You should not be frightened that you will be abolished in your attunement with God, in the same way Ganga, Yamuna, Mississippi, Missouri, Volga rivers need not be afraid that they are going to lose themselves in the Ocean. They are not going to lose themselves in the Ocean; they are becoming the Ocean. Why are you afraid of the word 'losing'? Ganga has not lost herself in the bigness of the Ocean; she has become a larger being than herself. So the abolition of individuality is not a loss of existence; it is enhancement of existence in a Freedom which is incomparable. This is Moksha. Human beings are all confused, because all conception is in space and time; bound by space-time-causation.
The arguments, questions, controversies in this regard arise because of the impossibility of the human mind to think Eternity and Infinity. As thought cannot go beyond time and space, nobody can understand what Moksha is.
Meditation is the way to Liberation. Controversies are unnecessary, scholarship, disputation, pedantry are not necessary for a spiritual seeker. Meditate according to the Upanishadic dictum known as the Vaishvanara Vidya, or Bhuma Vidya.
CONSIDERATION ON SOME ISSUES ARISING IN THE BRAHMA SUTRA
The Brahma Sutra has some special things to tell us in the course of its varied discussions on almost every topic forming part of the Vedanta system of philosophy. Some of these are as follows:
realisation of Brahman is itself the liberation of the soul. Here, knowing Brahman
is the same as being Brahman. This is a kind of knowing where there is no process
involved as in the usual knowledge process of the knower, knowledge and the known.
The known itself is the knower, and the knower is the known. It is a self-identical
experience without the intervention of the apparatus of knowing. From this observation
one can easily appreciate that knowledge of Brahman itself is the being of Brahman,
and hence knowledge is not an action. Knowledge is not 'doing' something, but
'being' something. In this context the Brahma Sutra defines Brahman as that from
which proceed the creation, preservation and destruction of the universe. It is
also said, towards the end of the Brahma Sutra, that the knower of Brahman will
not return to mortal existence. When we read the initial statement as the definition
and the concluding statement as the result thereof, we can gather what the Sutra
is actually intending to say. It is evident that the state of Brahman is eternal
and unchanging, not involved in the space-time-cause complex. Thus, the authorship
of the universe, its sustenance and destruction do not fit well with the non-spatial
and eternal nature of Brahman. The promise that the knowledge of Brahman puts
an end to the transmigratory nature of the soul would easily demonstrate that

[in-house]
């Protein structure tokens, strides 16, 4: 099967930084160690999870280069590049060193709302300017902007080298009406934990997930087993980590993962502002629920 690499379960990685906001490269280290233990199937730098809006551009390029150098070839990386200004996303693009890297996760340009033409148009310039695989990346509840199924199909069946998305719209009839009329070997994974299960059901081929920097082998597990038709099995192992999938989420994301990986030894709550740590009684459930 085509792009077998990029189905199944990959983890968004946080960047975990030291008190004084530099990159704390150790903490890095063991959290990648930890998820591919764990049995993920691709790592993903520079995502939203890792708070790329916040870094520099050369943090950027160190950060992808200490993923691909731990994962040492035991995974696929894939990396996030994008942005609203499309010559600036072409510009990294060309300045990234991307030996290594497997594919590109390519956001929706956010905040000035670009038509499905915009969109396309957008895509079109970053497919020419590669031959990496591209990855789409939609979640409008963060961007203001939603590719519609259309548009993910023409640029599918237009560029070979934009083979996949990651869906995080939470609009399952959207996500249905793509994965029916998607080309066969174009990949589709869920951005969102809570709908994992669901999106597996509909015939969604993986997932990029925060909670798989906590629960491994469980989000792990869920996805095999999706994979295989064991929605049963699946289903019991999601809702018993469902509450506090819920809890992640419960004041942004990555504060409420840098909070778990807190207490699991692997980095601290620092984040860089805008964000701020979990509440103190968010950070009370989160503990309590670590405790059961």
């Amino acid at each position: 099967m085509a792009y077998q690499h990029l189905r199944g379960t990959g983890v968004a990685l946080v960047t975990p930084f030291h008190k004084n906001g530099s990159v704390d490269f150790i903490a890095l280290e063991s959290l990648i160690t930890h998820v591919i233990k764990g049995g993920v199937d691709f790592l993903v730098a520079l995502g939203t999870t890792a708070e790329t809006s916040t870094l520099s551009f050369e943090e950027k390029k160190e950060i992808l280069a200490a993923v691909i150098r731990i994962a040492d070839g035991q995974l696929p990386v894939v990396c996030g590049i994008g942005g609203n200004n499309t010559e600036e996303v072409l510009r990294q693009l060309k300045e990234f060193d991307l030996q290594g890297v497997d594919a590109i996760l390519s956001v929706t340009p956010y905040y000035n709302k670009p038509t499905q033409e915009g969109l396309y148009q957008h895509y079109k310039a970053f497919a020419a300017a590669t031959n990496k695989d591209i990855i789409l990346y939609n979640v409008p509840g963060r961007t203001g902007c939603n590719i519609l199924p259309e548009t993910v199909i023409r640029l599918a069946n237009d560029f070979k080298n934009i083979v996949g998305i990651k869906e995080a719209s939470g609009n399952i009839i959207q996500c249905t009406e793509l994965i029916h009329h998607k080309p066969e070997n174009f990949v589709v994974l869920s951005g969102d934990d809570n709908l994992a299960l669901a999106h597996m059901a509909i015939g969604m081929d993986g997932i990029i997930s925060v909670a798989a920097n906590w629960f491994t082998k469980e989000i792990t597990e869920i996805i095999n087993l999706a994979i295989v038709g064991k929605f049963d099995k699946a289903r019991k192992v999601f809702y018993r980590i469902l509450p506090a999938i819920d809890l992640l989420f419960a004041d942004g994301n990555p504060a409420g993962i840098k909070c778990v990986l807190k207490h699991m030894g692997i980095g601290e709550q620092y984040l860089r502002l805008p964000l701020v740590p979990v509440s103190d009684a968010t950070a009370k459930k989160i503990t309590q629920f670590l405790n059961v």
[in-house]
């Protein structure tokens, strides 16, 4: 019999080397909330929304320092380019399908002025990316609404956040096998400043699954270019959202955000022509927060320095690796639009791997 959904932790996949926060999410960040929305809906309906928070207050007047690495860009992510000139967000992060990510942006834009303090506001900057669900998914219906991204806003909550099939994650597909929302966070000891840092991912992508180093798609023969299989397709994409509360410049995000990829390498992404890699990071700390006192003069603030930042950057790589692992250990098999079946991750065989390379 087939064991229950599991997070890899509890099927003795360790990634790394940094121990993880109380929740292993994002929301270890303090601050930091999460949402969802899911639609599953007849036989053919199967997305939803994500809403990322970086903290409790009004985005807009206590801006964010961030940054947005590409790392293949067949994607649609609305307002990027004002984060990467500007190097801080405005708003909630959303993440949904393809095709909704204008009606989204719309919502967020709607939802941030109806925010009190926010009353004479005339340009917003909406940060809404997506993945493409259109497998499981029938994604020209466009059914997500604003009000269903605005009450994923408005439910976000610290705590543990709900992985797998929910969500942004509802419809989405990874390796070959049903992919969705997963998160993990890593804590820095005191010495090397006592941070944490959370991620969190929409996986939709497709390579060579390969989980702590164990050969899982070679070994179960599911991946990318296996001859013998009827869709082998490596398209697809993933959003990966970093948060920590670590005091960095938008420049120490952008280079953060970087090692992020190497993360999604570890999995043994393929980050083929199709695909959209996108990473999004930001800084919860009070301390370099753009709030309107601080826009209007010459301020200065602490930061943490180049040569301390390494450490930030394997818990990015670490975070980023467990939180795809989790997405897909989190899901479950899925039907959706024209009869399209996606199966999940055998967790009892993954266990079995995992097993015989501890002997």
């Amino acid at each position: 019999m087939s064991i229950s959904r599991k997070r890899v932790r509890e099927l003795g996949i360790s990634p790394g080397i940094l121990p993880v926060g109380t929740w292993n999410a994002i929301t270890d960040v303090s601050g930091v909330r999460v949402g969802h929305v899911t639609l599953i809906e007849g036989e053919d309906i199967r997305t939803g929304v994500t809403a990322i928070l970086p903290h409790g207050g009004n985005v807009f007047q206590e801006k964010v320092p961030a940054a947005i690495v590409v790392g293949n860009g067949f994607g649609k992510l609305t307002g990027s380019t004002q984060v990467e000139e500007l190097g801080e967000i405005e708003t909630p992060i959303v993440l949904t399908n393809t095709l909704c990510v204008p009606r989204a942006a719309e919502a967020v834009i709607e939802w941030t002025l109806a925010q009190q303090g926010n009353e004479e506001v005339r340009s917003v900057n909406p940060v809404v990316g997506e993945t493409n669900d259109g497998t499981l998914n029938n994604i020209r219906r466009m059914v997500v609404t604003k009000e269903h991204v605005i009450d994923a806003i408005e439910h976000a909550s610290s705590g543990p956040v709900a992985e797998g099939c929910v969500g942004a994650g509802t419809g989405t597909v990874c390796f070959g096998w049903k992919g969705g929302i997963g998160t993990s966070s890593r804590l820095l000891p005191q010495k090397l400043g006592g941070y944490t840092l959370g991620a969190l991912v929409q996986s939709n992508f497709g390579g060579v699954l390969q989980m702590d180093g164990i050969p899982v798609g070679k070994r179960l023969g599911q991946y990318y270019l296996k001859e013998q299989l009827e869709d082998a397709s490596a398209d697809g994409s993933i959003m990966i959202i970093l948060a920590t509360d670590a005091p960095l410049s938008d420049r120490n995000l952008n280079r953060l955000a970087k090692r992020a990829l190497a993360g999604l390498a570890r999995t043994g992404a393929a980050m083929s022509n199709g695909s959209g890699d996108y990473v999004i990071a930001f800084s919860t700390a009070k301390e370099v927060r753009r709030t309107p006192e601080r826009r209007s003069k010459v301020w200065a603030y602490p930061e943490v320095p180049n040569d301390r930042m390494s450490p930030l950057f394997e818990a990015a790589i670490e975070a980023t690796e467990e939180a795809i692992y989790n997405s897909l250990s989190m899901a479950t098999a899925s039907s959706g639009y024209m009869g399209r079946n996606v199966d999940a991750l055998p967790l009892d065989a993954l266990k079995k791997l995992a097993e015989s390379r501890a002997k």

the soul that attains freedom in Brahman is not going to be entangled in the process
of creation, preservation and destruction, etc. Moksha or liberation has necessarily
to be the realisation of the ultimate Absolute which is non-relative in nature.
Creation, preservation and destruction etc. are relative processes involved in
space and time and hence it could not be that the soul finds its liberation in
the God who creates or the Brahman that is busy in the world process.
Considering this difficulty in understanding the very intention of the Brahma Sutra, commentators like Acharya Sankara were driven to accept that the non-return from Brahman mentioned in the Sutra, and the immortality attained therein concerns the creative Brahman and not the absolute Brahman. Sankara had to adopt this procedure of interpretation in order to synthesise the characteristics of liberation with the definition given in the beginning of the Brahma Sutra. Students of the Brahma Sutra will realise that there is something very unsatisfactory in understanding the relationship between the soul and Brahman, which is the crucial question arising at all times. The Brahma Sutra, in its large coverage, touches upon almost every school of Vedanta, accommodating the purely non-dualistic, the qualified non-dualistic, and even the dualistic aspects of Vedantic interpretation. The dualism arises when the Sutra pointedly says that the Creator Brahman is superior to the individual soul, which implies that the soul is somewhat subservient to Brahman and it cannot take for granted its relationship with Brahman so easily.
There is another difficulty which suddenly erupts in the Sutra when it speaks of the liberation of the soul. The Sutra makes out that the liberated soul is free only in so far as it can enjoy the bliss of perfection equally as Brahman, but it cannot have the power of creation, preservation, destruction etc. of the universe. This categorical statement would mean that even in the state of liberation the soul is not fully liberated. Here the Sutra seems to be landing itself on the qualified monism of Acharya Ramanuja, according to whom the soul is an organic part of Brahman but not identical with Brahman. If we persuade ourselves to believe that the Sutra is sympathetic with the Vaishnava theology of Ramanuja, we can easily understand why the soul in liberation cannot have the power of God Himself. Acharya Sankara here has practically nothing to tell us except to interate that if the soul is given the power of creation, etc., there would be a clash of purposes among the liberated souls. Here again arises the question: are there many liberated souls in the state of Brahman? Acharya Ramanuja would not disagree with this proposition, but Acharya Sankara would find here a hard nut to crack.